> Phong Vo's Wilderness preservation principle. In this way, nonmoving
> collector fragmentation is different from malloc/free fragmentation.)
> My impression is that for copying collectors the to-space component of C is
> often an issue, though probably less so for ML. Even if the to space for
> the older generation is only used rarely, it still needs to be resident at
> that point. That means it either needs to remain resident, or it needs to
> be paged in and out. Paging in (and out) something on the order of (L+R) is
> often a nontrivial operation.
I'm not sure I follow you here. Let's look at a specific example for
MLWorks. Generation 0 is the nursery, collected many times per CPU
second; putting maybe 1 MB per second into generation 1, which gets
collected maybe every ten CPU seconds, putting maybe 2 MB per CPU
minute into generation 2. So perhaps generation 2 gets collected
every five CPU minutes (these numbers are all very approximate; the
actual collection policy, including scheduling and tenuring, is
adaptive, depending on survival rates, trying to minimise the total
cost of memory management).
Look at a generation 2 collection. Plucking numbers from the air,
generation 0 is empty, suppose generation 1 has 4 MB, generation 2 has
12 MB, and maybe there's 10 MB in higher generations. So L+R+U is 26
MB. If the policy is working well, maybe 6 MB will survive this
collection (so S = 6 MB for this collection).
The generation 2 collection proceeds like this:
- map 12 MB of to-space from /dev/zero. Our VM footprint now is 38
MB. Note that the operating system doesn't actually make anything
resident at this point; the mapping is on-demand. If everything is
resident, we still have a resident set size of 26 MB.
- collect generation 2 into to-space. As we collect, the OS provides
6 MB of zero-filled pages for us on demand. These pages aren't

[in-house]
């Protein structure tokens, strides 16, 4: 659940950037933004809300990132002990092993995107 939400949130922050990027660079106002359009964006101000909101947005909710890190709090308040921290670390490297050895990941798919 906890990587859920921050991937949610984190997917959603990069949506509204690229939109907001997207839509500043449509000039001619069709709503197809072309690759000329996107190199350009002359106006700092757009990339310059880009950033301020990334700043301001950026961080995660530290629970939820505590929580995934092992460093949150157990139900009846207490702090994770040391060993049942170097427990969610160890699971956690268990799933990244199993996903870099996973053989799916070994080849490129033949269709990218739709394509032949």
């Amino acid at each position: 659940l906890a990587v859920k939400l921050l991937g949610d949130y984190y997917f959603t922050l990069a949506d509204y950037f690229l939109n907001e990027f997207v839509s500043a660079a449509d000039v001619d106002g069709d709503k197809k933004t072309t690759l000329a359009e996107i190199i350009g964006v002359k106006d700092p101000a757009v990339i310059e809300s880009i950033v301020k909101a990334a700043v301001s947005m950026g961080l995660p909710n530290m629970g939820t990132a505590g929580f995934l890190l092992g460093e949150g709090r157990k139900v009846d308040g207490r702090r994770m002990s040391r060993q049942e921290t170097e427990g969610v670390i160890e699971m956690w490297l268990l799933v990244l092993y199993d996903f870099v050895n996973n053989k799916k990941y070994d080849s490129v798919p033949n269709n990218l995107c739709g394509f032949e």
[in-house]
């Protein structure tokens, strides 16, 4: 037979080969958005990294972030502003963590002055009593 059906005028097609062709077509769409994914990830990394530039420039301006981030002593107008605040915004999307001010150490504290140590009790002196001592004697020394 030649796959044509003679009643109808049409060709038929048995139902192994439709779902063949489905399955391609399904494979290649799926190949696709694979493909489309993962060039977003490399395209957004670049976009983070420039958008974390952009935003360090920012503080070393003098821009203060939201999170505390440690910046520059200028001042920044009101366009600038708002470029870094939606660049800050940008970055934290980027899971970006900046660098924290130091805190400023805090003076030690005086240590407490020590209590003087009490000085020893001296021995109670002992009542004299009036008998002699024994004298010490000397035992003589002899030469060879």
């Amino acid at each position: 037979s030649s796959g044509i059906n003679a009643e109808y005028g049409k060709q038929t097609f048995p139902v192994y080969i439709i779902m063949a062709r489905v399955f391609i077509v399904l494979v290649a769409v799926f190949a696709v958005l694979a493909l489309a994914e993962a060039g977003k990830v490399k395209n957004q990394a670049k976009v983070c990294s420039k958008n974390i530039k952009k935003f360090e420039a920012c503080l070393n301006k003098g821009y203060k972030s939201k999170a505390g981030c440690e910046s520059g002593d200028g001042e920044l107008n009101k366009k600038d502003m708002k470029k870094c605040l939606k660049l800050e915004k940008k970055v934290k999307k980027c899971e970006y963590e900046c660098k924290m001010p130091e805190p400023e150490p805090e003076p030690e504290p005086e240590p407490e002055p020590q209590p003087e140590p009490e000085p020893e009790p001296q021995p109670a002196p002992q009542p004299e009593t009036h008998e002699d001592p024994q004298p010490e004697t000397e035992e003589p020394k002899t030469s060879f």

being paged in, they are being manufactured on the fly. Shame about
the zero-filling, but that's another thread. If real memory is
tight then other pages (hopefully from other processes :-) may be
paged out to provide the page frames.
- At the end of the collection, just before we start unmapping, the
resident set size is 32 MB and C = 6 MB. Our VM footprint is still
- unmap the remainder of to-space. The only effect this has is to
trim 6 MB from our VM footprint (now 32 MB). This memory was never
actually resident, and cost us next to nothing.
- unmap the generation 2 from-space. This doesn't get paged out, it
just gets discarded. Now the resident set size is 20 MB (L+R+U),
and so is the VM footprint, and C is zero again.
So during this whole collection (which takes epsilon longer than
scanning 10 MB), C rises from 0 to 6 MB and back again, but it's never
12 MB, and the only paging is (maybe) 6 MB worth of paging out to free
the frames for our 6MB worth of /dev/zero.
Does this make sense?
> It's possible to make this even less frequent by increasing the size of
> younger generations. For slightly different reasons, this seems to be
> common practice for HotSpot. But then you may end up with a significantly
> larger value of U, and you reduce the possibility of fitting the youngest
> generation into cache.